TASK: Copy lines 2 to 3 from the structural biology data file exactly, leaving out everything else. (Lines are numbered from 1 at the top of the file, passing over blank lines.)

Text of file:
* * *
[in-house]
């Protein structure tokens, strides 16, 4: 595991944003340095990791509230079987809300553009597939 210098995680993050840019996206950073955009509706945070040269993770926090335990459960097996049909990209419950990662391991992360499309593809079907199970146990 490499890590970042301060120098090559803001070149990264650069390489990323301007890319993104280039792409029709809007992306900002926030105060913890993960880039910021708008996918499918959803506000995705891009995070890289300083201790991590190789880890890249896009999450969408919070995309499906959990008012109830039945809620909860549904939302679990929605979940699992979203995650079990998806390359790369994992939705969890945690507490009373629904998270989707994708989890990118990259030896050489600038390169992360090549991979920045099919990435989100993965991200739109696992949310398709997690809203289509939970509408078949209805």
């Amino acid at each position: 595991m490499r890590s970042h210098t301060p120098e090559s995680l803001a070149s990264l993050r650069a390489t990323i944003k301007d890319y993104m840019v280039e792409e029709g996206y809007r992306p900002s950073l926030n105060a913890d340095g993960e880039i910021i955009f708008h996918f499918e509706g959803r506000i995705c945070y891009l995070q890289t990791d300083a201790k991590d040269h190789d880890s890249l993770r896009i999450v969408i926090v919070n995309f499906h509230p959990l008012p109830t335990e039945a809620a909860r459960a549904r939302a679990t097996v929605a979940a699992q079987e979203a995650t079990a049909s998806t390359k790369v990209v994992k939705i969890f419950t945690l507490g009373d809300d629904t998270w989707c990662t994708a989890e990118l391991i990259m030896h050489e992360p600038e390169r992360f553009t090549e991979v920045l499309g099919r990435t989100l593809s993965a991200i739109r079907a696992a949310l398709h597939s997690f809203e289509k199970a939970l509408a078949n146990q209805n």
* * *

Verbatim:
């Protein structure tokens, strides 16, 4: 595991944003340095990791509230079987809300553009597939 210098995680993050840019996206950073955009509706945070040269993770926090335990459960097996049909990209419950990662391991992360499309593809079907199970146990 490499890590970042301060120098090559803001070149990264650069390489990323301007890319993104280039792409029709809007992306900002926030105060913890993960880039910021708008996918499918959803506000995705891009995070890289300083201790991590190789880890890249896009999450969408919070995309499906959990008012109830039945809620909860549904939302679990929605979940699992979203995650079990998806390359790369994992939705969890945690507490009373629904998270989707994708989890990118990259030896050489600038390169992360090549991979920045099919990435989100993965991200739109696992949310398709997690809203289509939970509408078949209805």
């Amino acid at each position: 595991m490499r890590s970042h210098t301060p120098e090559s995680l803001a070149s990264l993050r650069a390489t990323i944003k301007d890319y993104m840019v280039e792409e029709g996206y809007r992306p900002s950073l926030n105060a913890d340095g993960e880039i910021i955009f708008h996918f499918e509706g959803r506000i995705c945070y891009l995070q890289t990791d300083a201790k991590d040269h190789d880890s890249l993770r896009i999450v969408i926090v919070n995309f499906h509230p959990l008012p109830t335990e039945a809620a909860r459960a549904r939302a679990t097996v929605a979940a699992q079987e979203a995650t079990a049909s998806t390359k790369v990209v994992k939705i969890f419950t945690l507490g009373d809300d629904t998270w989707c990662t994708a989890e990118l391991i990259m030896h050489e992360p600038e390169r992360f553009t090549e991979v920045l499309g099919r990435t989100l593809s993965a991200i739109r079907a696992a949310l398709h597939s997690f809203e289509k199970a939970l509408a078949n146990q209805n």